Some of your readers interested in how suffering is related to creation and the cross might enjoy a lecture that Barth scholar Bruce McCormack gave last year. The argument is basically that in Christ, God chooses to die on the cross as a way of taking responsibility for creating a world in which suffering is possible. It is as compelling as it is unorthodox.
Another unaired email from that point in the discussion comes from Bert Clere, a long-time Atlantic reader and frequent contributor to Notes (as well as the broader site):
Theodicy is the great question at the root of all religion, I think. Way back in 2007, you and Sullivan published this email from me on God and Einstein. That was nine years ago, and I can’t say that I’m any better or any worse with regards to my severe anxiety. Some days are good, other days not so much so.
I don’t know why we suffer. Sometimes you can tie it in with original sin and make some kind of sense of it. Other times it feels totally meaningless and causes you to question everything.
I always return to the Shadowlands [a 1993 film about C.S. Lewis and Joy Gresham]. C.S. Lewis thought he had answered the question. Then he watched his wife die of cancer and realized all the theology in the world didn’t take away the intense pain and senseless feeling of it. If C.S. Lewis couldn’t solve it, then I don’t think any of us will.
All you can do is to return to the mystery of the cross and say we see through a glass darkly. I realize for some that’s a cop out. But for me it is the only signpost to the resolution of suffering and divine goodness that we have. At the very least, what the cross tells us is that God chose to suffer as we do.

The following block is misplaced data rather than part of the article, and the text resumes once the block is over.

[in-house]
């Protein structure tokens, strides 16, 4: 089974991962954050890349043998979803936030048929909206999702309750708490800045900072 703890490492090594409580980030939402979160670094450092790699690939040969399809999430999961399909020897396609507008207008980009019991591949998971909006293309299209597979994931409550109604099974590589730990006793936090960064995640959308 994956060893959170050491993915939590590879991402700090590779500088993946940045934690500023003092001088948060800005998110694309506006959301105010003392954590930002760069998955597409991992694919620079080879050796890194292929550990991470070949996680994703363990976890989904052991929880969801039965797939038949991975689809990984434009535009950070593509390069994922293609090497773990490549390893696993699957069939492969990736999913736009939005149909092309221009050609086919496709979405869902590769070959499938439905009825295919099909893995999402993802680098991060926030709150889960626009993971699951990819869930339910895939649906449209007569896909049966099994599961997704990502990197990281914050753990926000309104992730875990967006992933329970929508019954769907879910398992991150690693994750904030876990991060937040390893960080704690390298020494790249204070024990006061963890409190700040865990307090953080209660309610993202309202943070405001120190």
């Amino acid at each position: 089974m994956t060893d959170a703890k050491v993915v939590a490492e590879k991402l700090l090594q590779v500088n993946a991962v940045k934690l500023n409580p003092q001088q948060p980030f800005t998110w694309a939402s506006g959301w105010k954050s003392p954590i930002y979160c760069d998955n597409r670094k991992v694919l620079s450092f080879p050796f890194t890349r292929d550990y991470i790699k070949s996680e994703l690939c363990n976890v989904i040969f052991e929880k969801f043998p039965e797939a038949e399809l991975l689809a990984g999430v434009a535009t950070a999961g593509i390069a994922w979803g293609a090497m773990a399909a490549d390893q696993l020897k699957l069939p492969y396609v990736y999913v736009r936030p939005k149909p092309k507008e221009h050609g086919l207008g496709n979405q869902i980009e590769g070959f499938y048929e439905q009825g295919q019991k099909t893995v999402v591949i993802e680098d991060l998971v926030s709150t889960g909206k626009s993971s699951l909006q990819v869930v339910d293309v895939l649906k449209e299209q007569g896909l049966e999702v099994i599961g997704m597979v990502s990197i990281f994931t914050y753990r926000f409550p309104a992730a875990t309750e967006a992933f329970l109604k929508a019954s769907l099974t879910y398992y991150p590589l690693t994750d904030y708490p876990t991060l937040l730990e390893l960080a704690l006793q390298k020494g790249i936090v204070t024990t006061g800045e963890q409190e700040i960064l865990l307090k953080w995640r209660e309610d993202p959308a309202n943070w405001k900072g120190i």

Bert followed up at the time:
Admittedly, I wrote that before seeing [reader Elizabeth write] “He’s the God who suffers with us. And I love Him for it.” I feel stupid repeating what others have already said, but at the same time it’s an example of how all we can do is circle back to the cross.
I find the other idea, that this world is actually in the hands of a devil, both terrifying and fascinating. It would explain a lot. But it still raises the same question about God’s omnipotent goodness. Because even if we let Satan in, why did God allow a world in which that could happen in the first place? And how do we square that idea with what we know of creation and evolution? There was no literal Adam and Eve, Tree, and Snake. Was there a set point at which we chose to embrace the bad and thus let suffering in? Science would argue pretty heavily against it, I think.
If you’d like to join the theodicy discussion, or share your story of religious choice, drop us a note. Update from a reader, Ryan:
No one who follows Taoism could even fathom the question that so perplexes Christians inculcated in the idea of an omniscient, benevolent, omnipresent, all-powerful God. The symbol of the East, the Yin/Yang circle, clearly demonstrates that good exists in evil and vice versa. The cross represents suffering, death and release ...